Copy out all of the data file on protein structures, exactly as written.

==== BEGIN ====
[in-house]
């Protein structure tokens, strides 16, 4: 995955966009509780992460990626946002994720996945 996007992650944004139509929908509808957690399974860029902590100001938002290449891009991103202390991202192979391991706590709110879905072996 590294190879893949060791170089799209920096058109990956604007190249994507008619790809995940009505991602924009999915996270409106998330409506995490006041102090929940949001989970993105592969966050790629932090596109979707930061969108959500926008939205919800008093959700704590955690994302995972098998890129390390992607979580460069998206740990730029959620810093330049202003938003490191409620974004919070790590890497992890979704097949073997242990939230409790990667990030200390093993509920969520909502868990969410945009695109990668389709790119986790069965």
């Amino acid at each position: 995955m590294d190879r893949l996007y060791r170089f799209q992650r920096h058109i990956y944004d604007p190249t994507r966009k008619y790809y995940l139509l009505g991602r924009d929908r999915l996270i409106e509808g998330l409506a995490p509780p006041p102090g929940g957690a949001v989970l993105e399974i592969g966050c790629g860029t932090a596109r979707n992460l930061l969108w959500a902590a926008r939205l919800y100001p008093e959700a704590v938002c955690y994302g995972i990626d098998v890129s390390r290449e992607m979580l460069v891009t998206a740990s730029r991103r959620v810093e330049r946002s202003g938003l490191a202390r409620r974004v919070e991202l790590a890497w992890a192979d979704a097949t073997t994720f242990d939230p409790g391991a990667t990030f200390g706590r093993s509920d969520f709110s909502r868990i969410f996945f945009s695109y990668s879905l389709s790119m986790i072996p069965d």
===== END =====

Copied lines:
[in-house]
């Protein structure tokens, strides 16, 4: 995955966009509780992460990626946002994720996945 996007992650944004139509929908509808957690399974860029902590100001938002290449891009991103202390991202192979391991706590709110879905072996 590294190879893949060791170089799209920096058109990956604007190249994507008619790809995940009505991602924009999915996270409106998330409506995490006041102090929940949001989970993105592969966050790629932090596109979707930061969108959500926008939205919800008093959700704590955690994302995972098998890129390390992607979580460069998206740990730029959620810093330049202003938003490191409620974004919070790590890497992890979704097949073997242990939230409790990667990030200390093993509920969520909502868990969410945009695109990668389709790119986790069965």
């Amino acid at each position: 995955m590294d190879r893949l996007y060791r170089f799209q992650r920096h058109i990956y944004d604007p190249t994507r966009k008619y790809y995940l139509l009505g991602r924009d929908r999915l996270i409106e509808g998330l409506a995490p509780p006041p102090g929940g957690a949001v989970l993105e399974i592969g966050c790629g860029t932090a596109r979707n992460l930061l969108w959500a902590a926008r939205l919800y100001p008093e959700a704590v938002c955690y994302g995972i990626d098998v890129s390390r290449e992607m979580l460069v891009t998206a740990s730029r991103r959620v810093e330049r946002s202003g938003l490191a202390r409620r974004v919070e991202l790590a890497w992890a192979d979704a097949t073997t994720f242990d939230p409790g391991a990667t990030f200390g706590r093993s509920d969520f709110s909502r868990i969410f996945f945009s695109y990668s879905l389709s790119m986790i072996p069965d």